Better oversight of 401(k) plans urged
Federal regulators should boost their oversight of 401(k) retirement plans and adopt reforms to ensure full disclosure of hidden costs that can cut deeply into the savings accrued by millions of American workers, a government report recommended Thursday.
With companies rapidly abandoning traditional pensions, 401(k) plans have become a cornerstone of retirement security for an estimated 47 million people. Yet regulation and oversight haven’t kept pace with the growing importance of these plans, the report by the Government Accountability Office concluded.
The Labor Department is responsible for ensuring that 401(k) fees are reasonable but “lacks the information it needs to provide effective oversight” and is “unable to identify fees that may be questionable,” the report said.
The GAO stopped short of a direct attack on the Labor Department, focusing instead on changes it could make so that employees would have a clearer picture of 401(k) fees and could comparison shop for low-cost options.
But others said the report was an indictment of the agency, which they claimed had done little to shield workers despite concluding in a 1997 study that employees were potentially being charged excessive fees.
“The problems the report describes have been open secrets for at least the last decade,” said David Brown, chief of New York Atty. Gen. Eliot Spitzer’s investment-protection bureau. The Labor Department “is primarily responsible for policing these matters, and its continuing failure to act is disappointing, to say the least.”
Rep. George Miller (D-Martinez), who requested the study, called on the House Education and Workforce Committee to conduct hearings next year on the issues it raised.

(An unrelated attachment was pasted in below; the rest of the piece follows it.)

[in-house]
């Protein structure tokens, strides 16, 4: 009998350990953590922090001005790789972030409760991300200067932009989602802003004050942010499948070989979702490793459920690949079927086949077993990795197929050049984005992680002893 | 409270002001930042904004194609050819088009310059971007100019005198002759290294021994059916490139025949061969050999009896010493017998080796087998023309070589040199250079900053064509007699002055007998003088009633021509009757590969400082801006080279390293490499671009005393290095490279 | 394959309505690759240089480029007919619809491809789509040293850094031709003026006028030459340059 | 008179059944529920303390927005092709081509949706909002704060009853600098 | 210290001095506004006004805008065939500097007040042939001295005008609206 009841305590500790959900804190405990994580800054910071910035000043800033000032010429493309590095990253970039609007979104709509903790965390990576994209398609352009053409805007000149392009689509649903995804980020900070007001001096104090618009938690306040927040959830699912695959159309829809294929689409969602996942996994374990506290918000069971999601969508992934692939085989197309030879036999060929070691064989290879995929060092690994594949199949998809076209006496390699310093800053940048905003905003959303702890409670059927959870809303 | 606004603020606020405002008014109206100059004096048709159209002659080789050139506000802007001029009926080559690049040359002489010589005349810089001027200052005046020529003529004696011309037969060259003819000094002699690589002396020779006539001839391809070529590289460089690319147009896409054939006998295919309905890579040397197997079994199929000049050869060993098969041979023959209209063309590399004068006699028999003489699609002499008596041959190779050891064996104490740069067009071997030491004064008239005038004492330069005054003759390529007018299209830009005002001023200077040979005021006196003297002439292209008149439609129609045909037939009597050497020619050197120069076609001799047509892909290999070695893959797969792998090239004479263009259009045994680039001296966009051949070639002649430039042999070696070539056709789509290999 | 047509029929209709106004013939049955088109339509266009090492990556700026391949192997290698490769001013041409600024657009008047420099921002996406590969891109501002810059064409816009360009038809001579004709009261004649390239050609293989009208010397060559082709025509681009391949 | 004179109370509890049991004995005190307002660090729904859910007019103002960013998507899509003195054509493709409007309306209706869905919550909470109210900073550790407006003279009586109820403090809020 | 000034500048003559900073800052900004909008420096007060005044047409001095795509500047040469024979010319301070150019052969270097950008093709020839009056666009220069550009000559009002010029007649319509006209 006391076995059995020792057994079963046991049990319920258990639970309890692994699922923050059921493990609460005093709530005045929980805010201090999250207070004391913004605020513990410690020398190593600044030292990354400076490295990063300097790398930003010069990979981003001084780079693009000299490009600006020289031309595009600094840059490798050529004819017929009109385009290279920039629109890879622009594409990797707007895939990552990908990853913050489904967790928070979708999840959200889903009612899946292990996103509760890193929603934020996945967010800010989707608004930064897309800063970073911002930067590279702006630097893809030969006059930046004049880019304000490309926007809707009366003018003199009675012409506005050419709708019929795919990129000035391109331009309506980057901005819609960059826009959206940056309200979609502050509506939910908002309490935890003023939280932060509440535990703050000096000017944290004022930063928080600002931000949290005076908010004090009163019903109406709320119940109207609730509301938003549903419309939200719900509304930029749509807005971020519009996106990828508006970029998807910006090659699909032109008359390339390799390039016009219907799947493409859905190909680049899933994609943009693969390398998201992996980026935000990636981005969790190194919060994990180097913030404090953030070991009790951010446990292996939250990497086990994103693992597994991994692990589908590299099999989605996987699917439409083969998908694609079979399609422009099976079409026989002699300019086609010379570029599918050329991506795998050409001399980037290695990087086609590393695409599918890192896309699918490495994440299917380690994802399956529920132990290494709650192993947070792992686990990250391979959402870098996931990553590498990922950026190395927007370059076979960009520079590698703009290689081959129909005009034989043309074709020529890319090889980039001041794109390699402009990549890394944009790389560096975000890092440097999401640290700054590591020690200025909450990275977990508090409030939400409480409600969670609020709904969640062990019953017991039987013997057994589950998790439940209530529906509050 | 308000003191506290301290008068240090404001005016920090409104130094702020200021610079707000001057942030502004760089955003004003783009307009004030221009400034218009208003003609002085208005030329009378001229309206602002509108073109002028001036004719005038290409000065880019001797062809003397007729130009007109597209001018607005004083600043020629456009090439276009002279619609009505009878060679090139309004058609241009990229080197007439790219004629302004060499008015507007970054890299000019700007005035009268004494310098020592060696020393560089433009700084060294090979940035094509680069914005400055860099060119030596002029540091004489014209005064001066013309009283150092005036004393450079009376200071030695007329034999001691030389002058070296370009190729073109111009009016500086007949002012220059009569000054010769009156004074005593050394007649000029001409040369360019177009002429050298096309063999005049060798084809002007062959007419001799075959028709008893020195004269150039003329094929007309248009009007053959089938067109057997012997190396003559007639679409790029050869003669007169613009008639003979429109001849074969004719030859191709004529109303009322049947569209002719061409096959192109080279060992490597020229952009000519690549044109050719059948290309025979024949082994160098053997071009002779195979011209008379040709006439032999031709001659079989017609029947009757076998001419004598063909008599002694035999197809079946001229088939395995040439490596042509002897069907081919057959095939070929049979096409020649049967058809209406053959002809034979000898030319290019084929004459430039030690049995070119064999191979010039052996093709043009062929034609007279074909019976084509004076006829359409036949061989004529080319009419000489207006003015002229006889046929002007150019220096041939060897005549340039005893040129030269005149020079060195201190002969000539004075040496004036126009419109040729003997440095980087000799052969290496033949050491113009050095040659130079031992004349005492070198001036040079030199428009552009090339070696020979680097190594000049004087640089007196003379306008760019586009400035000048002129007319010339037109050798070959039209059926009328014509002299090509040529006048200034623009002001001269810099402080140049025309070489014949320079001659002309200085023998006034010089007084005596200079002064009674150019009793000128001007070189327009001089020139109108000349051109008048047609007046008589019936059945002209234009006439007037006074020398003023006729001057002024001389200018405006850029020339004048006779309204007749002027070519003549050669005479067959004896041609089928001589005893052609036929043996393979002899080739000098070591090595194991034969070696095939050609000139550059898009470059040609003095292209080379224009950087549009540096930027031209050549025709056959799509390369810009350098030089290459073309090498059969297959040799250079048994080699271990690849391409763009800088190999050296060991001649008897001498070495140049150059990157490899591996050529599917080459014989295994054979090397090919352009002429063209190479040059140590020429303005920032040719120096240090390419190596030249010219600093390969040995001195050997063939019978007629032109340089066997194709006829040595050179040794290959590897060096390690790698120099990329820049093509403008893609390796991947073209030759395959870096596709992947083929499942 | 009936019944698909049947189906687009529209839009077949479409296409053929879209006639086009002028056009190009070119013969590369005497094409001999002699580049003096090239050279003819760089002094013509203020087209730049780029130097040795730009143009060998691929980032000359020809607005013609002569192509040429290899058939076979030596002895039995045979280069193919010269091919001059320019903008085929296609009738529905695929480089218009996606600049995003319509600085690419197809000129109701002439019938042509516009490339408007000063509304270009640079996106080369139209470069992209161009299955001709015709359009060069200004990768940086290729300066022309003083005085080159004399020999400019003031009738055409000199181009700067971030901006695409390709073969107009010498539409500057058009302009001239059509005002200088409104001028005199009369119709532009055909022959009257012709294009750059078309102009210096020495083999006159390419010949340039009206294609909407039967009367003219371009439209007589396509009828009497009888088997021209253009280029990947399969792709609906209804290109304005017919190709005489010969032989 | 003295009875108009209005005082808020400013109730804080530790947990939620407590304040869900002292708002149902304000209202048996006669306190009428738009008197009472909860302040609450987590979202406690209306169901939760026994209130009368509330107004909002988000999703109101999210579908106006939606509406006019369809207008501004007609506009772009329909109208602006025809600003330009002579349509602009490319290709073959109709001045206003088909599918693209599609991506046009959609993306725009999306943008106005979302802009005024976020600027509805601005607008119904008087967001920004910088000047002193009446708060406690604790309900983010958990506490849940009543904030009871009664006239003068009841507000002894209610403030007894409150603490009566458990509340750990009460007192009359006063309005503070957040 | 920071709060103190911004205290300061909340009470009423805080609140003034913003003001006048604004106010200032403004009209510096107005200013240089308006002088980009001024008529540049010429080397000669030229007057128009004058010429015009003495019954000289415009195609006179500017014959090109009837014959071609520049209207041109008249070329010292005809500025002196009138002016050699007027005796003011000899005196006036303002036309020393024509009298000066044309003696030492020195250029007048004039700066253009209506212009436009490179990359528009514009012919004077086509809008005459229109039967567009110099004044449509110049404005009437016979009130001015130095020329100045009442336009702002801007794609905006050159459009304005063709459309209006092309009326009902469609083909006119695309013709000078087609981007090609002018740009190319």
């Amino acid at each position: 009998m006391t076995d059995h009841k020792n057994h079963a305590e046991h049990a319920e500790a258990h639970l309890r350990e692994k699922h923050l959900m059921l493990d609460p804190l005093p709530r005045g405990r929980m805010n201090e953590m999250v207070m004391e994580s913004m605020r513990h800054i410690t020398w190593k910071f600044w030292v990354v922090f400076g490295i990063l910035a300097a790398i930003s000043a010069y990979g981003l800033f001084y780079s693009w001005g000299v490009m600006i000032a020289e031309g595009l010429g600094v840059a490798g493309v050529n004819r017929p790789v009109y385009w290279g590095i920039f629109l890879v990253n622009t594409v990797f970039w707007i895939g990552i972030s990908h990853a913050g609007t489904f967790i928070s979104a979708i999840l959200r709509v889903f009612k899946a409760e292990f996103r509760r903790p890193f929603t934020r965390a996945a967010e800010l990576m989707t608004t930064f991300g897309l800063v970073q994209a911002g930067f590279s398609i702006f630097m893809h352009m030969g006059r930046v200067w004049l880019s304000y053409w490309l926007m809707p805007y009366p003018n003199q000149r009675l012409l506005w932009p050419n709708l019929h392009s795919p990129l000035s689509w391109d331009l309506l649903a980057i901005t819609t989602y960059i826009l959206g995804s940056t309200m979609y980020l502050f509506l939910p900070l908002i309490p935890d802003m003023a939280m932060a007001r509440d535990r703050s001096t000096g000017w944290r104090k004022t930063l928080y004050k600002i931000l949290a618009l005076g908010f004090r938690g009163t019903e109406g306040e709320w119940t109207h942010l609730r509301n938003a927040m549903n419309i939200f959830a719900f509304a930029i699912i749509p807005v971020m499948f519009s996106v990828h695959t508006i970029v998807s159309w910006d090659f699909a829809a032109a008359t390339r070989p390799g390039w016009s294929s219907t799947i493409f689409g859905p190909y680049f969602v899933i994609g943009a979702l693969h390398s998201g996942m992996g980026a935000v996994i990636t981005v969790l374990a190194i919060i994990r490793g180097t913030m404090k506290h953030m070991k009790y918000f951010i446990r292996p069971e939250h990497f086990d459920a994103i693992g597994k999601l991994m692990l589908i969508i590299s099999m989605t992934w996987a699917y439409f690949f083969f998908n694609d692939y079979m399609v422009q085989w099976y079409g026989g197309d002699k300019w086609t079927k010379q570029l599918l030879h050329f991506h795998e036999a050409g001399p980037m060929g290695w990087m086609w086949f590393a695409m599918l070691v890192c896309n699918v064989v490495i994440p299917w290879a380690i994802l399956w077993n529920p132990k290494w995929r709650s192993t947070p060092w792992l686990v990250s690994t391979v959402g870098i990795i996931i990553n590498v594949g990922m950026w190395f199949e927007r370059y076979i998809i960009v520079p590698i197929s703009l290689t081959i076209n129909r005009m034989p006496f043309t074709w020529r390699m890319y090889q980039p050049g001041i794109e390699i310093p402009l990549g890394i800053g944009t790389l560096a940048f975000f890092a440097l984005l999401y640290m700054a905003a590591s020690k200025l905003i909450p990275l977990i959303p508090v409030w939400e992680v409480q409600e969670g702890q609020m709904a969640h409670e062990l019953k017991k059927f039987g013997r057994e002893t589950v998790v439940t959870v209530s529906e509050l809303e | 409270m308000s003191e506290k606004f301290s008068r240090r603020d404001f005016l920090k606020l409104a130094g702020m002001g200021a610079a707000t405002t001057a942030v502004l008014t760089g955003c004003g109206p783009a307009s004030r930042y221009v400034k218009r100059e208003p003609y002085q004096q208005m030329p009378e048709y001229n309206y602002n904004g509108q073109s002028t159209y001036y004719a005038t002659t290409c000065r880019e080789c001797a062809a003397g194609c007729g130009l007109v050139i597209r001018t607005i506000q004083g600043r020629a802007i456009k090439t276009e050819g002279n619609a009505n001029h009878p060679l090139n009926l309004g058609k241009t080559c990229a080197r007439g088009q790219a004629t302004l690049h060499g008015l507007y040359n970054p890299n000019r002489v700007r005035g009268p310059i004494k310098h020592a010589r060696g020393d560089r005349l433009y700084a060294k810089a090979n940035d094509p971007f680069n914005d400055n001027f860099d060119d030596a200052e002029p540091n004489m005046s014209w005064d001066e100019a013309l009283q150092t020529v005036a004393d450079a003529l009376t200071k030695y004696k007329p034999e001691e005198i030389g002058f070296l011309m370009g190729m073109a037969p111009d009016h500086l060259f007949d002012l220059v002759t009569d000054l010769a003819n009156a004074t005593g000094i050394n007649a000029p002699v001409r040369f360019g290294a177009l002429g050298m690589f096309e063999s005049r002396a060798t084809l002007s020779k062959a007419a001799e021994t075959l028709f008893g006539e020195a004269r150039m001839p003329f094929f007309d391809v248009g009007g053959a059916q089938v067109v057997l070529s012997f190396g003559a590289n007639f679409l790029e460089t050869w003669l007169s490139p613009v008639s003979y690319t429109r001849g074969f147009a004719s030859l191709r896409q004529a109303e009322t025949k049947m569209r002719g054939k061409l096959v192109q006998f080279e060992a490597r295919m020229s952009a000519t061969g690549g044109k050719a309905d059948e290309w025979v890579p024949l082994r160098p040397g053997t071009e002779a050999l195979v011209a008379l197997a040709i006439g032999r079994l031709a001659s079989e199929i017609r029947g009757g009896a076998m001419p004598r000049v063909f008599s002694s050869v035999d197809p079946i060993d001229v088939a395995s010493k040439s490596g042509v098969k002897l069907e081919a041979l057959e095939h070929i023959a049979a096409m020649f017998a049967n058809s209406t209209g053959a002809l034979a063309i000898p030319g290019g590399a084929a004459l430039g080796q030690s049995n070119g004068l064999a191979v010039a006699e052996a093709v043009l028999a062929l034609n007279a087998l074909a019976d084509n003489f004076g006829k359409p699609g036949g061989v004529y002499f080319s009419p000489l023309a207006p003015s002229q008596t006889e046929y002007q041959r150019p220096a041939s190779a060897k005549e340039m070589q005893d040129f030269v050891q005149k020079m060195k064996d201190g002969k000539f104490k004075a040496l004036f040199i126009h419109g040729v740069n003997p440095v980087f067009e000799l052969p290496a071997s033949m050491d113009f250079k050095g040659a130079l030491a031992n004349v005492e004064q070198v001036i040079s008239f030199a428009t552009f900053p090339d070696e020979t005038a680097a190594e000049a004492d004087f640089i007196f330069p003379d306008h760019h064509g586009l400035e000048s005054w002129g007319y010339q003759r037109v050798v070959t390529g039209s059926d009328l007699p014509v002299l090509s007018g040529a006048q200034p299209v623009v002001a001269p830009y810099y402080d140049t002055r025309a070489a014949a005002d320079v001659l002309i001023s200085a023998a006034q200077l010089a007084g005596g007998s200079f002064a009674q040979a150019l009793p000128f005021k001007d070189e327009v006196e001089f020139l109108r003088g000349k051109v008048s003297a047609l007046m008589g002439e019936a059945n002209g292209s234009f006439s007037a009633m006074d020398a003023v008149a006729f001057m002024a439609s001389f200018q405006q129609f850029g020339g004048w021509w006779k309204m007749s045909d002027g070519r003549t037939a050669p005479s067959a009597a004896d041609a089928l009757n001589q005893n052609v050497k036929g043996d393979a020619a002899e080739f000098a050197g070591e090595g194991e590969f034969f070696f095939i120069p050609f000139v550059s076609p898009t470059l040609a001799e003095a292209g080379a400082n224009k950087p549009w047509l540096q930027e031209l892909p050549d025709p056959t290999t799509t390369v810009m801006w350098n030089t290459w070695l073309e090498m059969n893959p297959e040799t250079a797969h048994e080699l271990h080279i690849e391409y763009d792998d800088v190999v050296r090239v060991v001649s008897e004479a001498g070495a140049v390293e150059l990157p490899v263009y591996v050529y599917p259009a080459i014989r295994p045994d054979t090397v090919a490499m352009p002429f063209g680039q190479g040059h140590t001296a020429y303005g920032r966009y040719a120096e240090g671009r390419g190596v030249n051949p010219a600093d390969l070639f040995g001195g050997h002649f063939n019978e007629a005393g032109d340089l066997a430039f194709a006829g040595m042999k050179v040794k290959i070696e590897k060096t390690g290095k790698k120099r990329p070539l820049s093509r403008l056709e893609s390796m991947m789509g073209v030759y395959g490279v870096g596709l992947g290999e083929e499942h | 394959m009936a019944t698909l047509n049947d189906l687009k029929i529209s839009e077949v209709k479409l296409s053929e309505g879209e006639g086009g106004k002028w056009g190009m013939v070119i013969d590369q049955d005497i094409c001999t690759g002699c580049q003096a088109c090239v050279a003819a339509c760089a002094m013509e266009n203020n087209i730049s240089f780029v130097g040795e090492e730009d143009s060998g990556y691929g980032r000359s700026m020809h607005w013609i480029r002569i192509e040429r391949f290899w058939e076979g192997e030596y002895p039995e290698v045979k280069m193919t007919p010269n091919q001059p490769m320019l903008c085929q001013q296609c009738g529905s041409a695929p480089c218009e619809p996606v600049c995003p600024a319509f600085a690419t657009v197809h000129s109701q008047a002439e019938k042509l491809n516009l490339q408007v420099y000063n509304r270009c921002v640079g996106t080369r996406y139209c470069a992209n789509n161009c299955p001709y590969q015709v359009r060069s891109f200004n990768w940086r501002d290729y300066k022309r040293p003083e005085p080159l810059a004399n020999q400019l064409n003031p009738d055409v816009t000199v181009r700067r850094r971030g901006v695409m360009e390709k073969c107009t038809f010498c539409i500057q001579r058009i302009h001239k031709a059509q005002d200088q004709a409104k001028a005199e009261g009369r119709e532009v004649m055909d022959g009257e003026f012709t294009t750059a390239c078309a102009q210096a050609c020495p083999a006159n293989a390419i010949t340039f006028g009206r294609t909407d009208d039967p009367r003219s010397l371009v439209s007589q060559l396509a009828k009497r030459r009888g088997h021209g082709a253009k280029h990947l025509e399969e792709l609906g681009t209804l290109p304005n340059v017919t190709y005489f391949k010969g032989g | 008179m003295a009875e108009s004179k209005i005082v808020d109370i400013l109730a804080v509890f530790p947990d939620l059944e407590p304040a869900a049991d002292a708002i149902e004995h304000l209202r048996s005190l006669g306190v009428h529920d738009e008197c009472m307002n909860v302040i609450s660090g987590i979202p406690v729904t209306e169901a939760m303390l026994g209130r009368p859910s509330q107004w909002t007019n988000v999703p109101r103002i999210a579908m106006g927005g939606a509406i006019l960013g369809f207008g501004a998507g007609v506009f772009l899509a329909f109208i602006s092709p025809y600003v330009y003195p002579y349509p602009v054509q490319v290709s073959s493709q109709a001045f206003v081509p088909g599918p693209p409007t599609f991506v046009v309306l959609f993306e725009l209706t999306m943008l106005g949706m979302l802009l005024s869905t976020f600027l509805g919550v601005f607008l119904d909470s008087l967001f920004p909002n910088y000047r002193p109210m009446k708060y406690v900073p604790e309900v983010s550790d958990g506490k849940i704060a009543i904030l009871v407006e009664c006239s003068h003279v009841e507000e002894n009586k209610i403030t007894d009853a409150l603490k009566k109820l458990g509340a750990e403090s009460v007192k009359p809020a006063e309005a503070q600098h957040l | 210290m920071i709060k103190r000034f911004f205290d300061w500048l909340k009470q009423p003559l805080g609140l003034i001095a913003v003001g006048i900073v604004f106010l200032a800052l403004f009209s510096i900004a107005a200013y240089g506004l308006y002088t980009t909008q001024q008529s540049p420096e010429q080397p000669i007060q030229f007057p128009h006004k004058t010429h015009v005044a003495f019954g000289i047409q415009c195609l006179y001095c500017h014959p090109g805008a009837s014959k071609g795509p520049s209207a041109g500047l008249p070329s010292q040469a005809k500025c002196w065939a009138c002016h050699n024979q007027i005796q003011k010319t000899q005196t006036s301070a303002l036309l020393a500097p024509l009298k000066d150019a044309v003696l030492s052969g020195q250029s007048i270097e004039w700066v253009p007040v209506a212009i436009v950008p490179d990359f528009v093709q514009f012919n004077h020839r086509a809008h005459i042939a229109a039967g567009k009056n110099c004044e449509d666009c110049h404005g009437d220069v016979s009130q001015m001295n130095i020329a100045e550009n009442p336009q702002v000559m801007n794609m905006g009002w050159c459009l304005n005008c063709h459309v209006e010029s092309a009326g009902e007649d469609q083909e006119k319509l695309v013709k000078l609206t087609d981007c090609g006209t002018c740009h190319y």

“They’re way behind the curve in protecting the retirement security of working families,” Miller said of the Labor Department.
Acting Assistant Labor Secretary Bradford Campbell said in a statement that his agency planned to propose rules next spring that would “vastly improve” the disclosure of fees. The department also plans to require better disclosure of business relationships among the companies that administer and invest 401(k) funds to shed light on potential conflicts of interest.
“The Labor Department is committed to ensuring that 401(k) fees are reasonable and disclosed to workers,” Campbell said.
Many Americans are unaware of how much they are paying in overhead costs and investment fees for their 401(k) plans, which hold an estimated $2 trillion in assets nationwide. The GAO report cited one outside study showing that more than 80% of participants didn’t know how much they were paying in fees.
Outdated disclosure rules make it hard for workers to know how much they are paying, the GAO said. Employers and the firms often hired to administer the plans aren’t required to give investors concise and easily understandable information.
Instead, the GAO said, workers get piecemeal data and must gather and wade through numerous documents to decipher the complete picture.
Fees can make a big difference in how much workers accumulate. In an example cited in the report, a worker who invests $20,000 in a 401(k) plan can expect to see it swell to $70,500 after 20 years, presuming annual investment returns of 6.5% and annual fees of 0.5%.